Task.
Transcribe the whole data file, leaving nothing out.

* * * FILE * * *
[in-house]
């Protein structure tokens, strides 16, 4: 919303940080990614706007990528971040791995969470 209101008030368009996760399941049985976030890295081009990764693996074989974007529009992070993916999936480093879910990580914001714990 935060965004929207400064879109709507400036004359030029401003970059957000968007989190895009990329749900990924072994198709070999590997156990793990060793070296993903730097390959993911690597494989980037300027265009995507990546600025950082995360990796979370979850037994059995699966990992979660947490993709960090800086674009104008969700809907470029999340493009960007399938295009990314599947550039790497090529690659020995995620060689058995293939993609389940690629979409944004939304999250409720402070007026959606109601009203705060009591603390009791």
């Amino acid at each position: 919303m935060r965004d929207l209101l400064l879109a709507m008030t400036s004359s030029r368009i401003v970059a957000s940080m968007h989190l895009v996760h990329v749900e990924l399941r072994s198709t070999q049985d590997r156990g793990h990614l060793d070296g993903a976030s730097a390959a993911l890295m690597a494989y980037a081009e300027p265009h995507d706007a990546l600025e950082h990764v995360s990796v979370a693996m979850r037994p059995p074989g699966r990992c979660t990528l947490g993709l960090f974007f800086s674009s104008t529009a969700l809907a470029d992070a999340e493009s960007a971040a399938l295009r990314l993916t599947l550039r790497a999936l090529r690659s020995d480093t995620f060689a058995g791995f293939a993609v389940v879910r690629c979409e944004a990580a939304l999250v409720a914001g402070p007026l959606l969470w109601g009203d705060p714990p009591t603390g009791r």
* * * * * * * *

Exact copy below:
[in-house]
């Protein structure tokens, strides 16, 4: 919303940080990614706007990528971040791995969470 209101008030368009996760399941049985976030890295081009990764693996074989974007529009992070993916999936480093879910990580914001714990 935060965004929207400064879109709507400036004359030029401003970059957000968007989190895009990329749900990924072994198709070999590997156990793990060793070296993903730097390959993911690597494989980037300027265009995507990546600025950082995360990796979370979850037994059995699966990992979660947490993709960090800086674009104008969700809907470029999340493009960007399938295009990314599947550039790497090529690659020995995620060689058995293939993609389940690629979409944004939304999250409720402070007026959606109601009203705060009591603390009791």
């Amino acid at each position: 919303m935060r965004d929207l209101l400064l879109a709507m008030t400036s004359s030029r368009i401003v970059a957000s940080m968007h989190l895009v996760h990329v749900e990924l399941r072994s198709t070999q049985d590997r156990g793990h990614l060793d070296g993903a976030s730097a390959a993911l890295m690597a494989y980037a081009e300027p265009h995507d706007a990546l600025e950082h990764v995360s990796v979370a693996m979850r037994p059995p074989g699966r990992c979660t990528l947490g993709l960090f974007f800086s674009s104008t529009a969700l809907a470029d992070a999340e493009s960007a971040a399938l295009r990314l993916t599947l550039r790497a999936l090529r690659s020995d480093t995620f060689a058995g791995f293939a993609v389940v879910r690629c979409e944004a990580a939304l999250v409720a914001g402070p007026l959606l969470w109601g009203d705060p714990p009591t603390g009791r």